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The Unmade Bed: The Messy Truth about Men and Women in the 21st Century
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The Unmade Bed > Mansplaining

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message 1: by SCPL (last edited Jun 07, 2017 07:07AM) (new) - added it

SCPL (st_catharines_public_library) | 542 comments Mod
The term “mansplaining” has been around for about 10 years, and was coined by journalist Rebecca Solnit. A basic definition of mansplaining is: when a man explains something to someone (typically a woman) in a manner regarded as condescending or patronizing. Interestingly enough, Stephen Marche chooses to begin this book by essentially mansplaining the concept of mansplaining.

Before reading this book, were you familiar with mansplaining? Have you ever found yourself on the receiving end of a “mansplanation”? For more on mansplaining, click here:

I do think Stephen Marche makes some valid points to differentiate between “mansplaining” and men simply expressing themselves. Would you agree or disagree? It’s true that there are some “mansplainers” out there, but then, isn’t the “strong silent type” generally regarded as the ideal state of masculinity? Talking about feelings and expressing emotions are usually, stereotypically, things that aren’t considered to be particularly “manly”.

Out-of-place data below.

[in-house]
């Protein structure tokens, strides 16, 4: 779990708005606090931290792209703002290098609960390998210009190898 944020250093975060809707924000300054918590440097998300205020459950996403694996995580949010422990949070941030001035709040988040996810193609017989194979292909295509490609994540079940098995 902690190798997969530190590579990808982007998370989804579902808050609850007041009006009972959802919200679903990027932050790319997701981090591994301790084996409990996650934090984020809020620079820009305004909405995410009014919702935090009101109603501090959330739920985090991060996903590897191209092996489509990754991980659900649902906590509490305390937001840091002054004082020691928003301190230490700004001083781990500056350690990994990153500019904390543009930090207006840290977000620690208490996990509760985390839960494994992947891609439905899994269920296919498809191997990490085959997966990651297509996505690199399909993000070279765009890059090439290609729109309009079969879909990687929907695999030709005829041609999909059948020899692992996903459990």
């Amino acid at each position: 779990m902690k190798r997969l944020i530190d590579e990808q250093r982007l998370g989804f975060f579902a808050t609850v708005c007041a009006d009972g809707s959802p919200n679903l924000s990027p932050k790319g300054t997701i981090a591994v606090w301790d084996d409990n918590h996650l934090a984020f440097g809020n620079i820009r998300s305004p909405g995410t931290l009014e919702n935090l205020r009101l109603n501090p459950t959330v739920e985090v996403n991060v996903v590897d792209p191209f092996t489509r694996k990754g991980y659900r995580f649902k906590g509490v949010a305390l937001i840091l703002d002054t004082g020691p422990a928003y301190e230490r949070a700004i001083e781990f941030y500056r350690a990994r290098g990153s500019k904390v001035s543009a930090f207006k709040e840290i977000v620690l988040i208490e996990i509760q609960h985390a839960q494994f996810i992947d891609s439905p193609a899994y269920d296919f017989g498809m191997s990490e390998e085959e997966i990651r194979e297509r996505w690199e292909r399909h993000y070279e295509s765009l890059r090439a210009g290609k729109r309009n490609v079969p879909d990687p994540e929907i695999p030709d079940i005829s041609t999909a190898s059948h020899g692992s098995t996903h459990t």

On page 9, Marche says, “not explaining is always more powerful than explaining” and “men don’t make women voiceless and thus powerless; men make themselves voiceless and thus powerful”. Do you agree or disagree? Why?

Lillian (ladylil) I have heard the term "mansplaining" before, and I have experienced it as well, but before it had a name. I think mansplaining is a similar phenomenon to overconfidence/over compensating, when in fact they know little about the topic at hand and need to make themselves feel better about whatever is at question.

I hope that makes sense?

message 3: by SCPL (new) - added it

SCPL (st_catharines_public_library) | 542 comments Mod
Hi Lillian! Thank you for your comment. It definitely makes sense, and I think that overcompensating does play a big part in mansplaining. I do have to wonder if it's just that the mansplainer doesn't know a lot about the topic himself, or if part of it is that (perhaps unconsciously) he is intimidated by the fact that a woman knows more than him about the topic at hand?

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